Bringing Bluegrass Values back to Washington
The House of Representatives is back in session following a productive district work period. Throughout the month of August, I traveled across the 1st District to 15 different counties in Central, Southern, and Western Kentucky. During my travels I met with local government officials, business leaders, farmers and other community members. These visits allow me to hear from constituents and share what they can expect from Washington as we head into Fall.
One of the best ways for me to hear directly from constituents is through town hall meetings. Town hall forums are a great way for me to hear the concerns of my constituents, and I’ve made it a priority of mine to remain accessible through these forums and meet face to face with those I represent. The town halls I held in Allen, Metcalfe and Adair Counties led to many conversations on important national and local issues, namely healthcare, prescription drug pricing, education, job growth and workforce development.
One exciting stop I made was at the Hempwood ribbon-cutting ceremony in Murray. This cutting-edge company – boasting a $5.8 million investment – is turning hemp into durable hardwood flooring. Working with local hemp producers in 1st District counties, Hempwood is the first of its kind and will be a major player in the expanding hemp industry. It’s exciting to see how much this emerging industry continues to grow. I’m eager to learn more about the innovative ways Kentuckians are utilizing this crop.
Another important visit I made at the beginning of the district work period was to the New Pathways for Children facility in Melber. I toured the facility with Executive Director, Dr. Ricky Burse, learned more about their summer meal site collaboration with Mayfield Independent Schools and spent lunchtime with the children. New Pathways for Children’s mission is to care for children suffering from neglect, abandonment and abuse. Today they’ve expanded their mission in life-changing ways, from serving children who experience poverty and homelessness, to caring for those who have an incarcerated parent or parents who have entered drug or alcohol rehab. It was eye-opening to see the meaningful work being carried out by this facility and the touching effect of their aid to children in crisis.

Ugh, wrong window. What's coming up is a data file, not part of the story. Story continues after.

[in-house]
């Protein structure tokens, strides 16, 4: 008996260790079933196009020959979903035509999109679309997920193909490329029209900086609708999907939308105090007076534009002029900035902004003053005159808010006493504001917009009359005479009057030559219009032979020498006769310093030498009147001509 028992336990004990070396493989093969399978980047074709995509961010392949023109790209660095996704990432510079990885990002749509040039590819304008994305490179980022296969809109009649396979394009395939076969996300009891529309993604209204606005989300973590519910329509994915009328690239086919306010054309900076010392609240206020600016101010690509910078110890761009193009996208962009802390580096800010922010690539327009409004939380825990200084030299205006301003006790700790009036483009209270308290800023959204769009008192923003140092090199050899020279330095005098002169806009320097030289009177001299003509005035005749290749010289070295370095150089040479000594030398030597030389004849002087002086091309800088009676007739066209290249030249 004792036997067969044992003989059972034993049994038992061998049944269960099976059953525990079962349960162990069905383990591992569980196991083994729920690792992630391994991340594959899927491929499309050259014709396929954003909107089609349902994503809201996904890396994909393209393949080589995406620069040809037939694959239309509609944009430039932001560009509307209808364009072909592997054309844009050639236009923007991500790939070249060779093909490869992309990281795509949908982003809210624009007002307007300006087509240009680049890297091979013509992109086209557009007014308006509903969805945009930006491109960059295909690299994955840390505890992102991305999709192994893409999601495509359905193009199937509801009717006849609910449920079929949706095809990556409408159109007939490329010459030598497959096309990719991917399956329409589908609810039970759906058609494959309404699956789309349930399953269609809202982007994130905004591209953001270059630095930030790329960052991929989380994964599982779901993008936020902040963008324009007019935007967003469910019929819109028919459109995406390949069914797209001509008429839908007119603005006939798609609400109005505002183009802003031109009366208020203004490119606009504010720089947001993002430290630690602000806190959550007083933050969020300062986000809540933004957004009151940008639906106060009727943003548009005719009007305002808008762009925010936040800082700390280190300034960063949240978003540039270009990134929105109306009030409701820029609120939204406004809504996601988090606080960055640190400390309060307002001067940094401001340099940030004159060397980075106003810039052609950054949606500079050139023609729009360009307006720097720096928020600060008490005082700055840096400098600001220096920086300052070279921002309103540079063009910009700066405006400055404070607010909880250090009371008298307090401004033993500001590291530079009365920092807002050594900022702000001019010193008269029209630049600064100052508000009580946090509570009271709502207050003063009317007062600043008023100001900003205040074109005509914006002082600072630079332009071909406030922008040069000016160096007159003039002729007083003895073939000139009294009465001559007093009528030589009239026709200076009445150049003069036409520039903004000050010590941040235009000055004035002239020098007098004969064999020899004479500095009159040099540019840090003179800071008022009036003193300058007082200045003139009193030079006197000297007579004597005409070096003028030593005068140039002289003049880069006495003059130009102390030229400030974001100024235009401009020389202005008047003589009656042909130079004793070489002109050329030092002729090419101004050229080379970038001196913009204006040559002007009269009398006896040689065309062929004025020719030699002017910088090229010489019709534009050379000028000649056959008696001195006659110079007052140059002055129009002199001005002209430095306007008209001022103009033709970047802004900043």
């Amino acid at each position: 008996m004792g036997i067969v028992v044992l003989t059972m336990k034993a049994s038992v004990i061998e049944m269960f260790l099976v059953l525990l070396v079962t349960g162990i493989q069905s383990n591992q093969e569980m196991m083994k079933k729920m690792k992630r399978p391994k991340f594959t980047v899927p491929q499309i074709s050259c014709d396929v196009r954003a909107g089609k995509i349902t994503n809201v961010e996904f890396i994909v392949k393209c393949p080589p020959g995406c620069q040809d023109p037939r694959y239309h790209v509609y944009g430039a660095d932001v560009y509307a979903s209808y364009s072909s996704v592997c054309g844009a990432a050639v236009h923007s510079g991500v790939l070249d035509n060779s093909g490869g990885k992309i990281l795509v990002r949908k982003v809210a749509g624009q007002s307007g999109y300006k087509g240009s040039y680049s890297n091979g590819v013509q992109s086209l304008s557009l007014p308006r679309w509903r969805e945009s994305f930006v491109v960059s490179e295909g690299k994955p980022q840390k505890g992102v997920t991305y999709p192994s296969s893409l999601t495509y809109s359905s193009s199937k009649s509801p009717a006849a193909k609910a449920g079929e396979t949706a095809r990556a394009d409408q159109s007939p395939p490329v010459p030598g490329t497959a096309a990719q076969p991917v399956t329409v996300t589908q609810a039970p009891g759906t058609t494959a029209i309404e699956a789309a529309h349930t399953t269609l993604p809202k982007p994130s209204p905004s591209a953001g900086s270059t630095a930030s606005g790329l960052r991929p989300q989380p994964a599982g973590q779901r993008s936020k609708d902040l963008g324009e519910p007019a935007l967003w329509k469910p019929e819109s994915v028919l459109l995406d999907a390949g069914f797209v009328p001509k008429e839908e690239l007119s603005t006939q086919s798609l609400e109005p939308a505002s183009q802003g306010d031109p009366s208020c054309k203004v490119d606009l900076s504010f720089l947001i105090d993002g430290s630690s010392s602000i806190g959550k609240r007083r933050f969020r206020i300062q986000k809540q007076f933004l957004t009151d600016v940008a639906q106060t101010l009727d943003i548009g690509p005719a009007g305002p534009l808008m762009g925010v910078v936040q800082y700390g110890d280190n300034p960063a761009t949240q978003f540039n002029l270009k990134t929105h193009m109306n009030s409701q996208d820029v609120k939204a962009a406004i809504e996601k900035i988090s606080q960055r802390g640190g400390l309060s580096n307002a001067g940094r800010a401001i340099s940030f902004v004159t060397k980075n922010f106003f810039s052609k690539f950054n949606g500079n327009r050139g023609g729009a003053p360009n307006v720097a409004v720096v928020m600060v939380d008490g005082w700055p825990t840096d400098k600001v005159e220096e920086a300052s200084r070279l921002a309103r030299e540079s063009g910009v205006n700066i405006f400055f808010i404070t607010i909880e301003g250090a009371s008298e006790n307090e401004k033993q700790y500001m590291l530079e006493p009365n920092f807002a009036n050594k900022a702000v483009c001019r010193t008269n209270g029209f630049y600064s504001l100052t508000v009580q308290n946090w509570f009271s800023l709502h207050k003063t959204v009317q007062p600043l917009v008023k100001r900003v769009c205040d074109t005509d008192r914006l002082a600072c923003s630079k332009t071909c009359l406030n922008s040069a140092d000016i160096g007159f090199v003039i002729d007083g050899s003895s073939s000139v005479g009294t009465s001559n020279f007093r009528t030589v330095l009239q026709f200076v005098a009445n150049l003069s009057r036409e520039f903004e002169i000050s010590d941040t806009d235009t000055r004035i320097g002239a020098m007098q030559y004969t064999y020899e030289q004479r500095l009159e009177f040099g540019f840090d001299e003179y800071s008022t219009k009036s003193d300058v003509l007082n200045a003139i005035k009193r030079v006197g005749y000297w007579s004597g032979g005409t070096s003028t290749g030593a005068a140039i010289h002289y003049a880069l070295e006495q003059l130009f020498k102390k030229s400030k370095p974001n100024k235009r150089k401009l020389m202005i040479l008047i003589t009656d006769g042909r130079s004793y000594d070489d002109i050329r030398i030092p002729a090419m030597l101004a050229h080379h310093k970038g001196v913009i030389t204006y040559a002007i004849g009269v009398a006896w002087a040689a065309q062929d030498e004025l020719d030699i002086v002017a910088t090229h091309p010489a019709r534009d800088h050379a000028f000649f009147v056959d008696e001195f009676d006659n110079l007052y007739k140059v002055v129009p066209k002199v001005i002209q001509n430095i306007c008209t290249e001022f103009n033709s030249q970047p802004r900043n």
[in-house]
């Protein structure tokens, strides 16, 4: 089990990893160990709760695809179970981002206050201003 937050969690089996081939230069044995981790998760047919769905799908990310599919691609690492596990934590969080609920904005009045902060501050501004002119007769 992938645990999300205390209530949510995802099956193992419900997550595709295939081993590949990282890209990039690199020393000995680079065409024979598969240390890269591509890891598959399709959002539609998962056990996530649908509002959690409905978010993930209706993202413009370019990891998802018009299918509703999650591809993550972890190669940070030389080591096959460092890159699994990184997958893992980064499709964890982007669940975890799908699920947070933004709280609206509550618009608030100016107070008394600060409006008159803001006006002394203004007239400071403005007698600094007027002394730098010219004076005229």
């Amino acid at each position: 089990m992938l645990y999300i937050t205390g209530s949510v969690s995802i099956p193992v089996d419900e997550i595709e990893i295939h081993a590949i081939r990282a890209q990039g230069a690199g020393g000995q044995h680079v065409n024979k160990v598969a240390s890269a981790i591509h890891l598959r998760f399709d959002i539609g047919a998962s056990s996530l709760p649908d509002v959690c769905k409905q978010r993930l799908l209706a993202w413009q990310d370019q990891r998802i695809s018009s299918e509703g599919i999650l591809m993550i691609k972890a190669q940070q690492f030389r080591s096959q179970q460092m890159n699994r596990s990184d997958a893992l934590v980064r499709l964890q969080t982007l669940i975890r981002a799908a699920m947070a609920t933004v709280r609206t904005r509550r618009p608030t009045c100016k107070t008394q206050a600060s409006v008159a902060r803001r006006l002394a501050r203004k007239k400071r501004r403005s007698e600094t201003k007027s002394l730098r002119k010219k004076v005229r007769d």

With agriculture being the top industry in the 1st District, it is crucial for me to stay in communication with our farmers. Kentucky Farm Bureau joined me for a meeting hosted by Sharon Furches at Furches Farms. We discussed the implementation of the 2018 Farm Bill and the importance of passing the United States-Mexico-Canada Agreement (USMCA). I talked with farmers from Casey to Fulton Counties who know firsthand how important passing USMCA is for farmers and producers across America. The National Association of State Departments of Agriculture estimates that Kentucky alone will have $213 million in agricultural exports to Canada and $49 million in exports to Mexico. It’s crucial that USMCA be brought to the House floor for a vote so we do not continue to lose out on valuable opportunities for our farmers and producers.
Last, but certainly not least, one of the highlights of my district travel was hosting Congresswoman Virginia Foxx in Taylor County. Dr. Foxx of North Carolina’s 5th Congressional District – the Republican Leader of the House Committee on Education and Labor – joined me on several visits in the area to learn more about issues related to workforce development, higher education and K-12 in Kentucky. We visited Taylor County High School, headed up a workforce development roundtable at Campbellsville University and toured educational sites like the CKPrep Center and the Campbellsville University School of Barbering. It was an honor to have such an influential Member of Congress visit Taylor County, experience our academic institutions and share her insight and expertise on how we can better serve Americans in higher education and workforce development. I look forward to working with Dr. Foxx on Higher Education Act Reauthorization and ensuring students have the tools necessary to succeed in the 21st-century workforce.
When I return to the district, I’m reminded of the issues most important to every-day, hard-working Americans: access to good-paying jobs, quality and affordable education, and managing healthcare expenses and costs of prescription drugs. Oftentimes, our 24-hour national news cycle is not reflective of the issues that matter most to Americans. Folks want to know that their voices are heard, their tax dollars are being spent wisely, and that their elected officials are being held to the highest standards of ethics and remain accountable to the American people, whom they serve. As we head back into session, I have a renewed sense of what matters most to my constituents and look forward to standing up for those ideals and principles in Washington.
Rep. James Comer is a United States Congressman for the 1st Congressional District, which spans from south central Kentucky to the river counties of far western Kentucky. Contact him with any questions or concerns in his Washington D.C. office at (202) 225-3115, in the Tompkinsville Office at (270) 487-9509, in the Paducah Office at (270) 408-1865, or schedule an appointment in the Madisonville Office by calling (270) 487-9509.